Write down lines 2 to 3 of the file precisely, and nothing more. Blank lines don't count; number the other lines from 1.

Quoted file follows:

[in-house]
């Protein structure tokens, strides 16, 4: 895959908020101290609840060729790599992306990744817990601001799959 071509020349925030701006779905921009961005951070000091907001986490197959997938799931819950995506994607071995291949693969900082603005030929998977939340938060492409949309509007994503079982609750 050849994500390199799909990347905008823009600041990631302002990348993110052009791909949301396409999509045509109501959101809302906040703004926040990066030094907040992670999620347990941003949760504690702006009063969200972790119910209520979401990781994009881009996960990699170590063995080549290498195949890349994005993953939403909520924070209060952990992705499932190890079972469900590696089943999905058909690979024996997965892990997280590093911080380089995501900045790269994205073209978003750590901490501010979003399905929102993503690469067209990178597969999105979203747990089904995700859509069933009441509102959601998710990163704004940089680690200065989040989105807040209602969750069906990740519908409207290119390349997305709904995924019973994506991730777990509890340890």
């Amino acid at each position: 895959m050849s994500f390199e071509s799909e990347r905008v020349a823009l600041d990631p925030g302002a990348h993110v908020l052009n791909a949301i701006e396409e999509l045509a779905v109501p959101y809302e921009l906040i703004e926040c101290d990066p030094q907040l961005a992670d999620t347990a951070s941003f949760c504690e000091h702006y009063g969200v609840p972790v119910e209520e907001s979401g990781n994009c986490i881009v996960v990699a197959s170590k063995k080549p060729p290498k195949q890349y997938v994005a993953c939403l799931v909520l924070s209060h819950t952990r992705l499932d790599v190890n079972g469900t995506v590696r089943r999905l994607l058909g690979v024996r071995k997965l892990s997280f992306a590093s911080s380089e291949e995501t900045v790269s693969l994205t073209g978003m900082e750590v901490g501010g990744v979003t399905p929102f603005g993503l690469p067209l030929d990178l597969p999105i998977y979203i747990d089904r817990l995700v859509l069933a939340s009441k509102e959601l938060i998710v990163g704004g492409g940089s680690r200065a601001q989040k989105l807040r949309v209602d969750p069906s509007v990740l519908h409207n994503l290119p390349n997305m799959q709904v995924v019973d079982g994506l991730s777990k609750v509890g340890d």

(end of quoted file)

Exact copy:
């Protein structure tokens, strides 16, 4: 895959908020101290609840060729790599992306990744817990601001799959 071509020349925030701006779905921009961005951070000091907001986490197959997938799931819950995506994607071995291949693969900082603005030929998977939340938060492409949309509007994503079982609750 050849994500390199799909990347905008823009600041990631302002990348993110052009791909949301396409999509045509109501959101809302906040703004926040990066030094907040992670999620347990941003949760504690702006009063969200972790119910209520979401990781994009881009996960990699170590063995080549290498195949890349994005993953939403909520924070209060952990992705499932190890079972469900590696089943999905058909690979024996997965892990997280590093911080380089995501900045790269994205073209978003750590901490501010979003399905929102993503690469067209990178597969999105979203747990089904995700859509069933009441509102959601998710990163704004940089680690200065989040989105807040209602969750069906990740519908409207290119390349997305709904995924019973994506991730777990509890340890």
């Amino acid at each position: 895959m050849s994500f390199e071509s799909e990347r905008v020349a823009l600041d990631p925030g302002a990348h993110v908020l052009n791909a949301i701006e396409e999509l045509a779905v109501p959101y809302e921009l906040i703004e926040c101290d990066p030094q907040l961005a992670d999620t347990a951070s941003f949760c504690e000091h702006y009063g969200v609840p972790v119910e209520e907001s979401g990781n994009c986490i881009v996960v990699a197959s170590k063995k080549p060729p290498k195949q890349y997938v994005a993953c939403l799931v909520l924070s209060h819950t952990r992705l499932d790599v190890n079972g469900t995506v590696r089943r999905l994607l058909g690979v024996r071995k997965l892990s997280f992306a590093s911080s380089e291949e995501t900045v790269s693969l994205t073209g978003m900082e750590v901490g501010g990744v979003t399905p929102f603005g993503l690469p067209l030929d990178l597969p999105i998977y979203i747990d089904r817990l995700v859509l069933a939340s009441k509102e959601l938060i998710v990163g704004g492409g940089s680690r200065a601001q989040k989105l807040r949309v209602d969750p069906s509007v990740l519908h409207n994503l290119p390349n997305m799959q709904v995924v019973d079982g994506l991730s777990k609750v509890g340890d």